Posted by: Michael Fowler | January 28, 2010

Thoughts on the iPad…

As most of you know, because of the abundance of marketing hype, Apple announced its much awaited tablet – the iPad.

Apple iPad

Unfortunately, and I think a mistake by Apple, the product will not ship for at least 60 days (for the WiFi only models, 90 days for the WiFi/3G models).

iPad Models and Pricing

16GB 32GB 64GB
WiFi $499 $599 $699
WiFi/3G $629 $729 $829

I think this gives consumers some time to get over the excessive hype that was generated, as well as giving Dell, HP, and other PC manufacturers time to respond with their own tablets, which were a huge focus at CES.

It cannot be denied that the hardware is impressive.  The device itself only weighs 1.5 lbs, and is only 0.5 inches thick.  Apple is claiming 10 hours of battery life which, based on recent tests of Apple devices, should be fairly accurate for real-world usage.  Apple’s custom A4 processor seemed to make the user experience much more fluid than the one on the iPhone and iPod Touch.  It was almost impossible for Apple to live up to all the rumors, but it is surprising that the device has no camera (or 2 for video conferencing), uses a non wide-screen resolution (1024×768), and could possibly require you to purchase a few adapters depending on your needs (USB, Card Reader, Keyboard, etc.)

Apple again has come up with a UI (user interface) that most users will be able to pick up right away since it is so close to the iPhone UI.  It is fully touch based (multi-touch with gestures), and orients to the user no matter how you hold it.  Here is a video of the iPad in action (from Engadget):

All current applications in the App Store will work on the iPad, and new applications designed specifically for the iPad are in development.  Apple announced a new store for eBooks, the iBookstore.  This, in conjunction with the iBooks app, will allow Apple to compete directly with Amazon, Barnes and Noble, and Sony in the eReader market.   Productivity applications were not left out either, with the introduction of iWork for the iPad.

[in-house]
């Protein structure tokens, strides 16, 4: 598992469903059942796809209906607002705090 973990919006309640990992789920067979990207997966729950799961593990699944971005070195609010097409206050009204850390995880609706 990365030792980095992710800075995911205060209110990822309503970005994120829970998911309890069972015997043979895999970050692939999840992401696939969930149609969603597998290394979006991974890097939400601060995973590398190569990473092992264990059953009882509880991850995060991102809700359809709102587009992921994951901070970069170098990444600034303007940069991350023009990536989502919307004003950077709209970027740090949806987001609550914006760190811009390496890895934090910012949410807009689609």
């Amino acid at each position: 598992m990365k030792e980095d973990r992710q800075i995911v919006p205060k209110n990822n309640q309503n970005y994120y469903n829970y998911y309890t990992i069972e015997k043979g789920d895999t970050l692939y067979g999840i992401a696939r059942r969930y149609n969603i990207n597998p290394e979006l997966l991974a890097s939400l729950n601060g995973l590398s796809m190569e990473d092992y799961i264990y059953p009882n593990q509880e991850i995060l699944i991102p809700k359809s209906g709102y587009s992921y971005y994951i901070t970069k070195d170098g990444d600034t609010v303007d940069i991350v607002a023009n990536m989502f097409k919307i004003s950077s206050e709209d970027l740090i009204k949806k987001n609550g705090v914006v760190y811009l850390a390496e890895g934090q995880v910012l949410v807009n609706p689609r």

While iWork may entice some business users, I think this is still a device that is squarely targeted at consumers, at least in the near term.  The iPad does not allow multi-tasking, which to me is its biggest weakness.  On the iPhone, we can deal with only one app at a time because of the small screen.  However, with a device like the iPad it is just unacceptable.  There are rumors of multi-tasking support in iPhone OS 4.0, so they may be on the way to fixing this issue.  There is also no support for flash which, while tolerable on the iPhone, again is unacceptable on a device like this.  Other notable lapses are the apparent lack of printing and wireless syncing capabilities, and no handwriting recognition.

Is the iPad a device that you should consider if you are in the market for a netbook or a secondary computer?  Possibly.  It really comes back to how you will use the device.  There are netbooks in the $299 price range that give you much more functionality in my opinion (Office, iTunes, Flash Video, multi-tasking, etc.)

What Apple has done in my opinion, is set the bar for the kind of hardware device we are looking for in a tablet/netbook/secondary computer.  The netbook filled a market need for a relatively cheap second computer that is light weight, has a long battery life, and is easily portable.  The netbook is ideal for web-browsing, email, picture viewing, music, ebooks and some limited productivity.  The iPad is trying to do the same things, but in a different way, and for that I applaud Apple.  I long for the day when I can carry 1 or 2 devices that fit all my needs.  Is the iPad revolutionary? Not at all.  Is is something that I will run out and buy?  No, but it is something that I will look forward to trying in March.  Maybe hands on it will completely win me over, as some journalists have mentioned.  Only time will tell if Apple fixes the things that I think are currently holding back the iPad, because the potential is there.

For more coverage on the iPad:


  1. I agree, the concept of the devise is outstanding, but I believe the overall execution will be lacking.

    You and I both know the technology is there to make this the device that everyone will drewl over, but that isn’t Apple’s process. It ticks me off to think that they intentionally hold back possible technology for the sole purpose of increasing there overall revenue, but I think Apple does this on a consistent basis.


  2. Paul, thanks for your comment. Apple definitely has that history. They lock down their devices so much to control the user experience to their standards. Eventually, such as with the iPhone, they start to loosen them. For instance, why not let the older iPhones (2G, 3G) record video until just recently this year when companies like Qik had applications that would do it. We as consumers have to keep voicing our frustrations, and hopefully they will be heard.


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